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'The red flags our child was a psychopath.'

From a young age Samantha had a mean streak. She would push her siblings, pinch them, trip them over, even tear up their pocket money.

Psychologists suggested delayed empathy, impulsiveness, reactive attachment disorder, and –
hurtfully – even poor parenting.

But then, at the age of six, Samantha placed her hands around her two-year-old sister’s throat and squeezed.

The little US girl’s story has been told by Barbara Bradley Hagerty of The Atlantic, and offers rare insight into what lead to her eventual, disturbing diagnosis: conduct disorder with callous and unemotional traits, a key indicator of a budding psychopath.

Having adopted her at the age of two, Samantha’s parents observed her petty cruelty escalate; her behaviour become premeditated, calculated, vengeful.

Once, after being scolded by her mother at the age of five, she washed the woman’s contact lenses down the drain.

“She knew exactly what she was doing,” her adoptive mother told Bradley Hagerty. “There was an ability to wait until an opportune moment to exact her revenge on someone.”

signs child is psychopath
Callous and unemotional traits increase the likelihood of adult psychopathy. Image: istock.
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It became darker still when she choked her little sister, then four months later did the same to her two-month-old brother. Disturbingly it wasn't only them she'd plotted against.

"I want to kill all of you," she reportedly told her mother.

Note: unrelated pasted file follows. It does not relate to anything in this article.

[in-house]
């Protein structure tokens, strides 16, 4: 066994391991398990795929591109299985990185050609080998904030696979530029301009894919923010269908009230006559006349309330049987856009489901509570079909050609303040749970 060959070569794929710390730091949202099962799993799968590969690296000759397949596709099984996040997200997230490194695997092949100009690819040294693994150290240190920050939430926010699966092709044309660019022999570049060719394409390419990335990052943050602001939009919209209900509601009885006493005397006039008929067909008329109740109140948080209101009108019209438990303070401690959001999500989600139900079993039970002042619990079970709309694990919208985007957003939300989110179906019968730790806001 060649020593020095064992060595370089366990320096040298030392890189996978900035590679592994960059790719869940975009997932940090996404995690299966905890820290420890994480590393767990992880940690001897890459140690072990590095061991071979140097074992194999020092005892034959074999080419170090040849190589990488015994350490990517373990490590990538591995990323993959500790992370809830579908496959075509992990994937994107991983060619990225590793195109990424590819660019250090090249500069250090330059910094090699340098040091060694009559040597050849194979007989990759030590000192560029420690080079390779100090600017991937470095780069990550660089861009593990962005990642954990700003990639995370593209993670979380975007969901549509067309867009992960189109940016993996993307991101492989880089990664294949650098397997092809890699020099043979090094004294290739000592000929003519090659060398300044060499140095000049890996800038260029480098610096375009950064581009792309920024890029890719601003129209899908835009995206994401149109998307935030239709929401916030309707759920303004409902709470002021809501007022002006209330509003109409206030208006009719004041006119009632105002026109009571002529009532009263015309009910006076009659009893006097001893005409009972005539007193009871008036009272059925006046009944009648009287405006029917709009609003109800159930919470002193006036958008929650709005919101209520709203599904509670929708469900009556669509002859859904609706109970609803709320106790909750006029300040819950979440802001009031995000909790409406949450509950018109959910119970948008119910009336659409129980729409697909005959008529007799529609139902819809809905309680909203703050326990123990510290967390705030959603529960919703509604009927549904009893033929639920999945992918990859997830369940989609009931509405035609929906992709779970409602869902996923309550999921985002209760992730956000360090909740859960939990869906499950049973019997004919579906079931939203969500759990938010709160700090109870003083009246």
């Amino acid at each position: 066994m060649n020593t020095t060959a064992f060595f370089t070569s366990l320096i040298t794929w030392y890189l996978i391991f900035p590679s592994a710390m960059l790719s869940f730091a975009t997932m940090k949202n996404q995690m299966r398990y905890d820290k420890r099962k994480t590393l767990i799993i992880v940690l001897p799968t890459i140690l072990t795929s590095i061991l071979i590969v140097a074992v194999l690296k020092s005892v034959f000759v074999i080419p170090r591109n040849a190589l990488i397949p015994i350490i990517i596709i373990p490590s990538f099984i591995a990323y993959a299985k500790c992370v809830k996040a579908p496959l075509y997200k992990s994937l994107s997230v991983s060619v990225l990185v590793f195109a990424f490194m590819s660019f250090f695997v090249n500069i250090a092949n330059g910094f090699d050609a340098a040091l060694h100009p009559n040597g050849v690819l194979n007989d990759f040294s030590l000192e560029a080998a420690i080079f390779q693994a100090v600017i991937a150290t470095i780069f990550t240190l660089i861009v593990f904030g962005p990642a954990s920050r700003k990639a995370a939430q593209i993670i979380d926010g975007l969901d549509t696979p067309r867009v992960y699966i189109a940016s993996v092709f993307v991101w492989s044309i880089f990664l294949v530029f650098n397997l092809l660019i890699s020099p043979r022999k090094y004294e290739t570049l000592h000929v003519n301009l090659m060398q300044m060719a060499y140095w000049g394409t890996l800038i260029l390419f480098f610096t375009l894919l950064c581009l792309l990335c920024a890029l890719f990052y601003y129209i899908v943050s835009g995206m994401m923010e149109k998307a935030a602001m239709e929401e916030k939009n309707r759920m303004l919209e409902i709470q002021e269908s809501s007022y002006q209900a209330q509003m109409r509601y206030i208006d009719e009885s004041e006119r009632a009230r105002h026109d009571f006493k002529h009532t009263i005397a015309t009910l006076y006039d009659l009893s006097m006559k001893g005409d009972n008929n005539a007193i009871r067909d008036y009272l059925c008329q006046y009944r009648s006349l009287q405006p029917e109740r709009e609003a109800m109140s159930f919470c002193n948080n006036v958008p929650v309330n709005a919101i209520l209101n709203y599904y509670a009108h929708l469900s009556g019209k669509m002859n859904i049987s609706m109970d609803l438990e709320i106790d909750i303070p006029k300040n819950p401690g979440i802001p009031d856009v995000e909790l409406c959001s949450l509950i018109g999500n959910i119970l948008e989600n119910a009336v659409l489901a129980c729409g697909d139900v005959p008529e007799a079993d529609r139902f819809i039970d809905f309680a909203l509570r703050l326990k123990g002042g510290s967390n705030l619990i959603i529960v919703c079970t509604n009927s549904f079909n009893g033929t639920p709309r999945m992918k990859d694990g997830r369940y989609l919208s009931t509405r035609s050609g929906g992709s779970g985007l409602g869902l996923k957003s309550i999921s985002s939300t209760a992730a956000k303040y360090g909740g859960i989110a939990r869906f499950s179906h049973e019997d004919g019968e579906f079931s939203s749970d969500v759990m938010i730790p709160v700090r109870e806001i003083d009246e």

This was no offhand comment. After the first choking incident Samantha showed her mother a book containing drawings of weapons - a knife, a bow and arrow, poisonous chemicals - and demonstrated on her stuffed animals how she would use them.

“I wanted the whole world to myself,” the now 11-year-old told Bradley Hagerty from the treatment facility where she lives. “So I made a whole entire book about how to hurt people.”

Psychiatrists tend to avoid a psychopathy diagnosis for children, using instead the term given to Samantha - callous and unemotional traits, which are associated with increased risk of adult psychopathy.

Last year, researchers from the University of New South Wales found such traits - lack of guilt and limited empathy - in 10 per cent of the 200 three to six-year-olds they tested.

However, as Bradley Hagerty notes, the vast majority (four out of five, by some estimates) will not grow up to be psychopaths. Researchers are still working to determine why this is; why some will grow up to be normal, well-adjusted adults while others don't.

With Samantha in a state-of-the art institution, her mother feels there's hope.

“The hard part is, it’s never going to go away," she said. "It’s high-stakes parenting. If it fails, it’s going to fail big.”

For more, you can read Barbara Bradley Hagerty's brilliant piece here.

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